REIN4CED feather technology
The REIN4CED team

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Read the press release in full here:

Accell Group shifts to automated production of carbon fiber bicycle frames in Belgium

Collaboration with Leuven based innovator REIN4CED

January 16th 2020 – Today Accell Group and REIN4CED announced their collaboration on the automated production of high-end carbon fiber bicycle frames for Accell. Mid 2020 the first hardtail mountain bikes with the new technology for Accell’s brand Ghost will be available in Germany, Spain, Austria, Switzerland, Italy and Czech. REIN4CED set up a brand new automated manufacturing facility in Belgium. With the production shift from Asia to Belgium, Accell benefits from significant logistic and sustainability advantages as well as increased supply chain flexibility and efficiency. Local manufacturing in Europe drastically reduces overseas shipments and storage, resulting in a positive contribution to CO2 emission, faster deliveries and cost savings.

CEO Accell Group Ton Anbeek: “This collaboration matches Accell Group’s global innovation strategy and ambition to increase sustainability in its products. With enhanced durability and safety through local production and maximum performance for our cyclists with the new FEATHER technology. In two words: this innovation is smart and green”.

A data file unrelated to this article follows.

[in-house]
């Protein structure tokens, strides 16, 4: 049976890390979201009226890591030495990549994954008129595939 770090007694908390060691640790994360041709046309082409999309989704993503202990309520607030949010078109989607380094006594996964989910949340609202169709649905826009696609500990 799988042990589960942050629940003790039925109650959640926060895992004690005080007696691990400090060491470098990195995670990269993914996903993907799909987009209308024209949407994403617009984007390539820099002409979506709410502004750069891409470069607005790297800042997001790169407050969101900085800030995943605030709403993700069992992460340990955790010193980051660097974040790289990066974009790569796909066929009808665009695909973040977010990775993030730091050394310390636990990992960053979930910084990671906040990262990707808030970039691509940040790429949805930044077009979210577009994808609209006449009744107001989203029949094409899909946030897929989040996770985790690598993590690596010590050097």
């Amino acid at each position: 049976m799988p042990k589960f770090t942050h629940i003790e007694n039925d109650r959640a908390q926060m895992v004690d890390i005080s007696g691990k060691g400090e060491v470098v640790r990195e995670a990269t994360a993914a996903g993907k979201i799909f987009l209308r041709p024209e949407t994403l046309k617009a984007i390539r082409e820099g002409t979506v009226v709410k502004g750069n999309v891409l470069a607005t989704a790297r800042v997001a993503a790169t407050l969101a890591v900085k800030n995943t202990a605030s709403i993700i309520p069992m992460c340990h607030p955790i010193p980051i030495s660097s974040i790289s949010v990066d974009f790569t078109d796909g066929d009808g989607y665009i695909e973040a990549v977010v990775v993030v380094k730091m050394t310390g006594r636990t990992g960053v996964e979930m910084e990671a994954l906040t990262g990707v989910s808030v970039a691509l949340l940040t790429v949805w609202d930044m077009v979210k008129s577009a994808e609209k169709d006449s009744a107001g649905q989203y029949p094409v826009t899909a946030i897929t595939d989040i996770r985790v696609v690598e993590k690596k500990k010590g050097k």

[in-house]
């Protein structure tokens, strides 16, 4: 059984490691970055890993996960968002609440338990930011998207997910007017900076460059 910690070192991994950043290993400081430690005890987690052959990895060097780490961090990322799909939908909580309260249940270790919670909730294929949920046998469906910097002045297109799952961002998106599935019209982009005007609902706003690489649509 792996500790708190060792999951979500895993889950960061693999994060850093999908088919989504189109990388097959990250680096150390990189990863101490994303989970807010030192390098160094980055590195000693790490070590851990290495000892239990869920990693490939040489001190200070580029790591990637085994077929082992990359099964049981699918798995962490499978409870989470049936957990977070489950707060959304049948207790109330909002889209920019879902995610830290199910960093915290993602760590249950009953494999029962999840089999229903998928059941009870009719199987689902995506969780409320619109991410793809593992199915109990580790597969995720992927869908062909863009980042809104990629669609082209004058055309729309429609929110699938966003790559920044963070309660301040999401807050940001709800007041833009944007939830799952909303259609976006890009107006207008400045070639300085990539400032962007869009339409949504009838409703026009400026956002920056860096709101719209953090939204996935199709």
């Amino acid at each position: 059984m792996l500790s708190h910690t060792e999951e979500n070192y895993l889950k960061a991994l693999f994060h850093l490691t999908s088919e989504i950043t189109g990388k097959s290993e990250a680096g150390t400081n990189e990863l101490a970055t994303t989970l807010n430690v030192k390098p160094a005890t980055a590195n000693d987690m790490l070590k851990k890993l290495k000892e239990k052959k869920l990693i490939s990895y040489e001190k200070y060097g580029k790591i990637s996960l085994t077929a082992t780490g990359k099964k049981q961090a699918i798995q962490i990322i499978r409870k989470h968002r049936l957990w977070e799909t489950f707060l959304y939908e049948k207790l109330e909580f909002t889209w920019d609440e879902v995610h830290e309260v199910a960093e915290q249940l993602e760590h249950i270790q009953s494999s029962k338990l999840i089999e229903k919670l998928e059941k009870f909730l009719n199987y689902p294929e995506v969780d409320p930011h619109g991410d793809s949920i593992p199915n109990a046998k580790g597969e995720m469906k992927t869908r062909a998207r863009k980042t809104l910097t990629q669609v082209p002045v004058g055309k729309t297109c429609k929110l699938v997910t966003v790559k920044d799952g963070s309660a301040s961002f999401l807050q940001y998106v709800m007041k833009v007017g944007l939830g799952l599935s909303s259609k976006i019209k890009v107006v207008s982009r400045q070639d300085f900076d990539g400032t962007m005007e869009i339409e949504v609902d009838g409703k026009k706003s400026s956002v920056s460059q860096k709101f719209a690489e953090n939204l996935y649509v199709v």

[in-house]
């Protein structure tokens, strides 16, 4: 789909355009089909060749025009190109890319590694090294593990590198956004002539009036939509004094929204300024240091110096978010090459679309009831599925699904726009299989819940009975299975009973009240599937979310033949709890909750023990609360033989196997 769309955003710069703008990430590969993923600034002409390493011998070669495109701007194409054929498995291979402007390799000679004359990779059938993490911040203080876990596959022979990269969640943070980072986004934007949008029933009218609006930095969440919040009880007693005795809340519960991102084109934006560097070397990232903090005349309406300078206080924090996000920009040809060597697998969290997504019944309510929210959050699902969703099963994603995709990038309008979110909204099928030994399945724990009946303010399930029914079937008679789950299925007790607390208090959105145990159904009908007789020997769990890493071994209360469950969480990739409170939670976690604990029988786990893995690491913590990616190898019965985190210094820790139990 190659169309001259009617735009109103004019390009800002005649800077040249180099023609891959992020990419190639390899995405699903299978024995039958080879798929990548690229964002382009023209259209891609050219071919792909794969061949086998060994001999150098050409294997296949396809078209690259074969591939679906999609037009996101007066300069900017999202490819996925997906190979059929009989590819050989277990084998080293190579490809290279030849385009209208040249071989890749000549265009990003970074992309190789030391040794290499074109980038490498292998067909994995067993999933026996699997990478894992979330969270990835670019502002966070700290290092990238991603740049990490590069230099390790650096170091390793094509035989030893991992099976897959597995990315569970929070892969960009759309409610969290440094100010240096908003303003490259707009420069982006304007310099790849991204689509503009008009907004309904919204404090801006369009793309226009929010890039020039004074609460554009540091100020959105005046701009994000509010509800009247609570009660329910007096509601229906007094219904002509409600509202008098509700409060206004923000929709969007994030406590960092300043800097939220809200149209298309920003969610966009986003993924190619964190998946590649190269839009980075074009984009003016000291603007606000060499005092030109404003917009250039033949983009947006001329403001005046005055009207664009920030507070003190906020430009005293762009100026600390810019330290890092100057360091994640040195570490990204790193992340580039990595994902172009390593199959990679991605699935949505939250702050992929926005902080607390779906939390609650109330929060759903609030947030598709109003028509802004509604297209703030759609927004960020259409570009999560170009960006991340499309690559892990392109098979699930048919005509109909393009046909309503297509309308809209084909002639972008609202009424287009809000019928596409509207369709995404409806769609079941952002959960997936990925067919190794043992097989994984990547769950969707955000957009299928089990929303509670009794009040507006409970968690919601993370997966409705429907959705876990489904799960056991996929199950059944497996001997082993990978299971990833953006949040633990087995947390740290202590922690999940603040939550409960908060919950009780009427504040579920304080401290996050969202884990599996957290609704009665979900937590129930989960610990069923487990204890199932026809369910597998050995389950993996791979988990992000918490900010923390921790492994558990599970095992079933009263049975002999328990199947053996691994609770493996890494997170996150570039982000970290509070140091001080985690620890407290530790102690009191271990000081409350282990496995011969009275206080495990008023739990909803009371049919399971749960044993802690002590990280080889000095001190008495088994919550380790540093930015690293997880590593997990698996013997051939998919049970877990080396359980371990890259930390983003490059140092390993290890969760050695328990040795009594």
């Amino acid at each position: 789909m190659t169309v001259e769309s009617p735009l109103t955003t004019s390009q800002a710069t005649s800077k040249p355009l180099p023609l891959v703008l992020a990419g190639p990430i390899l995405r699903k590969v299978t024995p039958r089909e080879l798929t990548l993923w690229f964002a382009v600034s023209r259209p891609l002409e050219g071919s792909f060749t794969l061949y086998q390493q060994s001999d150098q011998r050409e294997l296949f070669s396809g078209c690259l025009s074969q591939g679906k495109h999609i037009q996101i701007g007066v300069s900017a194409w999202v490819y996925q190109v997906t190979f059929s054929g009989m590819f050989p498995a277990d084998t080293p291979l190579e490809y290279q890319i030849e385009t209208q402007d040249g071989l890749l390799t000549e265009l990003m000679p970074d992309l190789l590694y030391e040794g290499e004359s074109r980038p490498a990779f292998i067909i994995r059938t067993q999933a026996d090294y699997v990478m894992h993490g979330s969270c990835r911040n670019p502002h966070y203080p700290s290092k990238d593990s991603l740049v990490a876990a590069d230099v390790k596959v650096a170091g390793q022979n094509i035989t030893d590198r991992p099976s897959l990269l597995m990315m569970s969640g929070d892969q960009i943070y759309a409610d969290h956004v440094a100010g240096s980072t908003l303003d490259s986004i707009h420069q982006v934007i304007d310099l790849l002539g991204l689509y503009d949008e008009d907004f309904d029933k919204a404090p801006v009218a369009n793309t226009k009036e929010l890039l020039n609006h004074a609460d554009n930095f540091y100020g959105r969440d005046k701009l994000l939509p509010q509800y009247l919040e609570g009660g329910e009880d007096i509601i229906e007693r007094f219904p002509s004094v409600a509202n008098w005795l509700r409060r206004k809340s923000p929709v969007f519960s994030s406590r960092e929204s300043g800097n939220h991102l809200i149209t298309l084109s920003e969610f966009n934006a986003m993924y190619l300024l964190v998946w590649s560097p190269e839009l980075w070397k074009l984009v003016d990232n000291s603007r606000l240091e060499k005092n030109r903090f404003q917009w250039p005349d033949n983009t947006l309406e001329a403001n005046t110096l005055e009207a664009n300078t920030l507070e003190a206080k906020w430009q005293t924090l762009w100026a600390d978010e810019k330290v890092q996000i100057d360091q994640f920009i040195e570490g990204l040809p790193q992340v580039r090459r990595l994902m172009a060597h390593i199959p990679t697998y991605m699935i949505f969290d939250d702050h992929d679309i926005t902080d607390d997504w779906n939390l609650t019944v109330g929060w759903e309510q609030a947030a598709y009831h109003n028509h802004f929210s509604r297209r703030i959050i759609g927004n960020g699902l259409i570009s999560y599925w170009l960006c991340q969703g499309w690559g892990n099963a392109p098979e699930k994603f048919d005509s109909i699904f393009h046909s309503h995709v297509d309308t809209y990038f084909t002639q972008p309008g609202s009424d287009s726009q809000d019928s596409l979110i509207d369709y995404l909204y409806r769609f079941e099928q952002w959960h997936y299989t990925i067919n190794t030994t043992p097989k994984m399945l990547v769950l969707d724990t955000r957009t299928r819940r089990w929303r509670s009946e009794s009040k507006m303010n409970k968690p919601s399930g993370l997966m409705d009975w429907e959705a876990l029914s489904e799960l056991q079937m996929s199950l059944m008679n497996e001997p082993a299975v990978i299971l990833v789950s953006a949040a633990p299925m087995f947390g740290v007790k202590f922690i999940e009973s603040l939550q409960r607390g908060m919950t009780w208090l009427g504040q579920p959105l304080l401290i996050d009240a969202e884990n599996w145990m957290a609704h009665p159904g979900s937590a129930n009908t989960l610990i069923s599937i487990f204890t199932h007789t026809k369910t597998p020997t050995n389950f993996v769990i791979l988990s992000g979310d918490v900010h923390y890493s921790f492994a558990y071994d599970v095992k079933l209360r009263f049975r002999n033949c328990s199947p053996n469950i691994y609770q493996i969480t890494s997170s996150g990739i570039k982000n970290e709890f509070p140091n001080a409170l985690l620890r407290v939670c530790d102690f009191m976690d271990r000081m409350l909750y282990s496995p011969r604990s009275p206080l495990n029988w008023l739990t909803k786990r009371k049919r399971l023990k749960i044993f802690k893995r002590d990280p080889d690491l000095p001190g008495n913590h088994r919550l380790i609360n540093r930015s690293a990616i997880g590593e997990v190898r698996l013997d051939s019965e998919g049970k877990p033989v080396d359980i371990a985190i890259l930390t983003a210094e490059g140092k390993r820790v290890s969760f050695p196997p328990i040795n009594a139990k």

Detail of pre-production prototype Ghost frame

CEO REIN4CED Michaël Callens: “Accell Group is a world leader and pioneer in the bicycle industry and we are proud to work together. REIN4CED developed a new, automated production line for hybrid composite bicycle frames in its production facility in Leuven, Belgium, with an annual production capacity of up to 20.000 frames. Accell and its consumers will benefit from our product as the new FEATHER composite material offers extreme impact resistance. Our hybrid carbon-and-steel fiber composite will deliver the confidence that cyclists deserve in high-end composite bicycle frames. The FEATHER material combines the stiffness and lightweight characteristics of carbon with the toughness of steel”.